All of these tricks are just stopgaps. They’re temporary. If you really want to shop online, you’re going to find a way around all of these tips. To change your behavior, you have to go even deeper.

Mainly, you need to start seeing money in a new way 4 TED Talks to Help You See Your Money in a New Way Personal finance can be a scary and intimating subject. Luckily there is a wealth of information to help you learn. Here are some of the best TED Talks on the subject. Read More , and remembering that buying things won’t give you true happiness Learn the Science of Joy: Find the Best Happiness Advice Online Yes, you can learn to be happy but it’s going to take some determination. The best happiness advice should smoothen that effort. Read More . They may grant temporary excitement, but if you want real peace, you’ll have to look elsewhere 5 Ways to Refresh Your Morning Routine and Be Happier The first hour of the day dictates how the remaining 23 will go. Take control of your day by taking control of your morning and become a happier you. Read More .

That being said, you can still enjoy tech and gadgets while being frugal How to Be Frugal While Still Enjoying Tech & Gadgets Just because you're being frugal doesn't mean you can't enjoy tech! Here are some tips on how to not break the bank with tech purchases. Read More . All you have to do is cultivate good money habits 5 Tech Habits You Should Cultivate If You Want to Save Money Cultivate these 5 habits to make sure you save money and get the gadgets and hardware you've been lusting after. Read More and take advantage of things like smart shipping options Shipping Smartly: 5 Frugal Tips to Save Money When Shopping Online You're shopping around online, you find the perfect item just within your budget, but the shipping is just way too much? Here's how to cut those fees down to size. Read More .

Do you consider yourself an impulse shopper? What are your biggest struggles with money management? What steps have you taken to spend less money online? Let us know in the comments!

Image Credits: Cash Envelope via Shutterstock, Numbered Pad via Shutterstock.

Related topics: Credit Card, Online Shopping, Save Money.

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  1. infmom
    May 30, 2016 at 7:15 pm

    Yipe! Don't EVER use your debit card online. Just as you can take money out of your bank account, so can any crook who gets your information.

    If you really must use a debit card, get one from PayPal and put the money for purchases in your PayPal account. Transferring the money in takes several days, by which time you're probably not so eager to buy whatever it was.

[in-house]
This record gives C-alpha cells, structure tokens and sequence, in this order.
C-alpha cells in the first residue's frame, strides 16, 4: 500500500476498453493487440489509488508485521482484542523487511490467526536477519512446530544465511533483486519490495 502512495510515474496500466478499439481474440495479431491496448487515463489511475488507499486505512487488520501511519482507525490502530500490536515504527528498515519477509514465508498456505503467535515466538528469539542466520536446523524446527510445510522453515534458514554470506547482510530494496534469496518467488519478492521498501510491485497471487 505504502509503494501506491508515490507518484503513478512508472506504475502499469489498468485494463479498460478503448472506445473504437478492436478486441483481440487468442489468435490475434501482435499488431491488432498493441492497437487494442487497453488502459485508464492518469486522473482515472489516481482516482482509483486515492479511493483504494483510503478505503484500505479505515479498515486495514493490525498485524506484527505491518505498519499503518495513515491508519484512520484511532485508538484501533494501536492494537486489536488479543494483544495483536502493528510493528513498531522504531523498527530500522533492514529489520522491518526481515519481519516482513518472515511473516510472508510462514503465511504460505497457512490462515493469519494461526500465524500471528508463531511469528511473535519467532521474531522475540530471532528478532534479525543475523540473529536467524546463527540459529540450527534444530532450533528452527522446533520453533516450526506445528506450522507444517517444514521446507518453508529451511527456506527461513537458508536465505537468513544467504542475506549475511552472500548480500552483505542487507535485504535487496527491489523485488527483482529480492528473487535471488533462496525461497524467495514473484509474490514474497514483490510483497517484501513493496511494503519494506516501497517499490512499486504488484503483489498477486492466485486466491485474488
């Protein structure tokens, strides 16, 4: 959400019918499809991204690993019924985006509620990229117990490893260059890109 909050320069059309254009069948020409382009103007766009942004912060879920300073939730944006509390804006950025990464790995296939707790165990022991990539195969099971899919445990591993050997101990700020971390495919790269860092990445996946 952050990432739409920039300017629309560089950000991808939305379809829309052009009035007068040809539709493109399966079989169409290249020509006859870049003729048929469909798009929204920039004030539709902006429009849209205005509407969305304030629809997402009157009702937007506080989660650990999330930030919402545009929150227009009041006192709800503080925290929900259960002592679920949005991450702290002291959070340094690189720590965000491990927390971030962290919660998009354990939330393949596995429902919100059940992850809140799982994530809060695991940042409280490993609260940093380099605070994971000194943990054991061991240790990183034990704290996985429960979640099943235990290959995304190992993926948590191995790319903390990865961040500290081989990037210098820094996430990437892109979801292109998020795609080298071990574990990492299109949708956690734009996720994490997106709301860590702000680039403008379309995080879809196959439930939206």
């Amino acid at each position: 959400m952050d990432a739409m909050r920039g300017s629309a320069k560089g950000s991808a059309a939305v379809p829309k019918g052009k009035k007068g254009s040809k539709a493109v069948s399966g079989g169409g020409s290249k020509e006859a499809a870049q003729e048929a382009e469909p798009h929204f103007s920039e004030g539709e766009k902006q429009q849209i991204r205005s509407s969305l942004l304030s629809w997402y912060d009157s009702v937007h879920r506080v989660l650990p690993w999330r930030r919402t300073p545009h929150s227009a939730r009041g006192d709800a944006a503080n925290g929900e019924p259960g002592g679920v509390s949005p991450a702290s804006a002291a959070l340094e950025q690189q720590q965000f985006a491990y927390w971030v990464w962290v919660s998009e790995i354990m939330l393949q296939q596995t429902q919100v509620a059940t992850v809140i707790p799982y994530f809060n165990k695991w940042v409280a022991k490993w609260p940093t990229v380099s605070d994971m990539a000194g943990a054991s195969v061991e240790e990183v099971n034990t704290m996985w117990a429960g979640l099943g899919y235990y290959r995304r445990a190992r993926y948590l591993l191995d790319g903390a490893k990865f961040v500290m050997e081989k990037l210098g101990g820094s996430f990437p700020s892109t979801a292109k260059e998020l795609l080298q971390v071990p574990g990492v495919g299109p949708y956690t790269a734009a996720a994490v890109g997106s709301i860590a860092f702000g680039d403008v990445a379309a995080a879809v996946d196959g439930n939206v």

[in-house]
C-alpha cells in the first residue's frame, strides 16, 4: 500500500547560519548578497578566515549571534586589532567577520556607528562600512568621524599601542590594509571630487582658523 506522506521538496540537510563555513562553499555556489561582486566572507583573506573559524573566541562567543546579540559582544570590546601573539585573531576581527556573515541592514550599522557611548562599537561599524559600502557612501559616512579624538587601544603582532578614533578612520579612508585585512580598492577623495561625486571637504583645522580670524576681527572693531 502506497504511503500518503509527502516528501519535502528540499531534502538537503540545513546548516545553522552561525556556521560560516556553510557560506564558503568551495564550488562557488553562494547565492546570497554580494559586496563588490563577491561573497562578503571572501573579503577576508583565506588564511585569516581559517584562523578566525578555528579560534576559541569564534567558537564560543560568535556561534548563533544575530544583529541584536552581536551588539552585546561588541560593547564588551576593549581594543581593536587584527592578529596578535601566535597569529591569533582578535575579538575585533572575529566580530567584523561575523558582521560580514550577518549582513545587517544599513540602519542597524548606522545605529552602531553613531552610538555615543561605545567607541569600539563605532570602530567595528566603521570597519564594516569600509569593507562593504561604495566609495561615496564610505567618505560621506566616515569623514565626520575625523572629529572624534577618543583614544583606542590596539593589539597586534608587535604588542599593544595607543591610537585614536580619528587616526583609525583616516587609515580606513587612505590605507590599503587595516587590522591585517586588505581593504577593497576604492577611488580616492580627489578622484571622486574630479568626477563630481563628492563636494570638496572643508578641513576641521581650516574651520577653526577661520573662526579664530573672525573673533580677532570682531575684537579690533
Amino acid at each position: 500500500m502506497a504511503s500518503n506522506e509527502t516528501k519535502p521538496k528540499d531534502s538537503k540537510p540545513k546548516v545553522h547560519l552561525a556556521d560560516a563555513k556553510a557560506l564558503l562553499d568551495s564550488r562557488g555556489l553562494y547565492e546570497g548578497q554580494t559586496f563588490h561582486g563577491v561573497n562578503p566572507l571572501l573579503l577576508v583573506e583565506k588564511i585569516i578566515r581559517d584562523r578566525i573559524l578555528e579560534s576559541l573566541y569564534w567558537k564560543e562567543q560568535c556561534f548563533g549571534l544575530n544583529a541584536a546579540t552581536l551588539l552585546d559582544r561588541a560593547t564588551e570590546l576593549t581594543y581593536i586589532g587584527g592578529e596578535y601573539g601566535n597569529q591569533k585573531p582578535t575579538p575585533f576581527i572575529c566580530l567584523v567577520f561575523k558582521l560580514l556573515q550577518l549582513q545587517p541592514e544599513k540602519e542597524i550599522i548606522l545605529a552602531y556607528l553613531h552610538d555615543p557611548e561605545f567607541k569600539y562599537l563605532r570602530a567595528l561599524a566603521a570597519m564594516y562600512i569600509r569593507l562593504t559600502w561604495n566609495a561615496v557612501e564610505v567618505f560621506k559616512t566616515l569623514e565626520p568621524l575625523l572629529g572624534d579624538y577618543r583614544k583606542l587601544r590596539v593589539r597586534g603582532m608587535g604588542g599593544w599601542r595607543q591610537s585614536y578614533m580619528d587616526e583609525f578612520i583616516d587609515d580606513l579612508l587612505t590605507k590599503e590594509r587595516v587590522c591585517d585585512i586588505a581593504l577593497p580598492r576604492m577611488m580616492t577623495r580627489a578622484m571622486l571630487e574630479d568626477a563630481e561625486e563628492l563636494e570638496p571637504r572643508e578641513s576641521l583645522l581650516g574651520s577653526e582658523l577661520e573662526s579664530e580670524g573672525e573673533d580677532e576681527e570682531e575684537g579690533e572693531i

• gard
      May 31, 2016 at 12:14 am

      Just what i was thinking. AFAIK a credit card has certain protections against fraud that you can contest. A debit card is like taking money directly from the account and paying cash, once its gone, its gone and you can't contest it, which makes it more vulnerable. Not an expert, but that is my understanding.

      • Joel Lee
        May 31, 2016 at 12:32 am

        @gard: Most debit cards also have protections against fraud and such. However, the problem is that your money is gone from your account until the entire investigation is done and the money is recovered. Credit cards will immediately revert the charges and then fight to reclaim the lost money, which is why credit cards are "safer" if you don't have an emergency fund to fall back on.

        @infmom: You're right that using a debit card online has its risks! I should've mentioned that. The tip to use PayPal is a great one, especially because PayPal does offer debit cards too. Thanks, I appreciate it!

  2. Anonymous
    May 30, 2016 at 7:05 pm

    Nothing personal, Joel, but anybody this addicted is beyond the tricks you recommend. They are in need of serious, intensive, professional help.

    "3. Always Debit, Never Credit"
    In case of fraud or stolen identity, the credit card owner's liability is limited ($50), while the entire amount represented by a debit card can be lost.

  3. Anonymous
    May 30, 2016 at 6:35 pm

    Nothing personal, Joel, but anyone who is this addicted is beyond the simple tricks you recommend and most definitely needs professional help.

    "3. Always Debit, Never Credit"
    There is a problem with that advice. With a credit card, one is only liable for a limited amount ($50) in case of stolen identity or fraud. The liability with a debit card is the entire amount on deposit.

  4. Lee
    May 30, 2016 at 1:54 pm

    While you may have more spending control with a debt card, you have fewer protections. A credit card can extend your warranty or protect you if your purchase is lost or stolen. if someone gets your debit card number, they can clean out your account. If they get your credit card number, you are probably liable for only the first $50.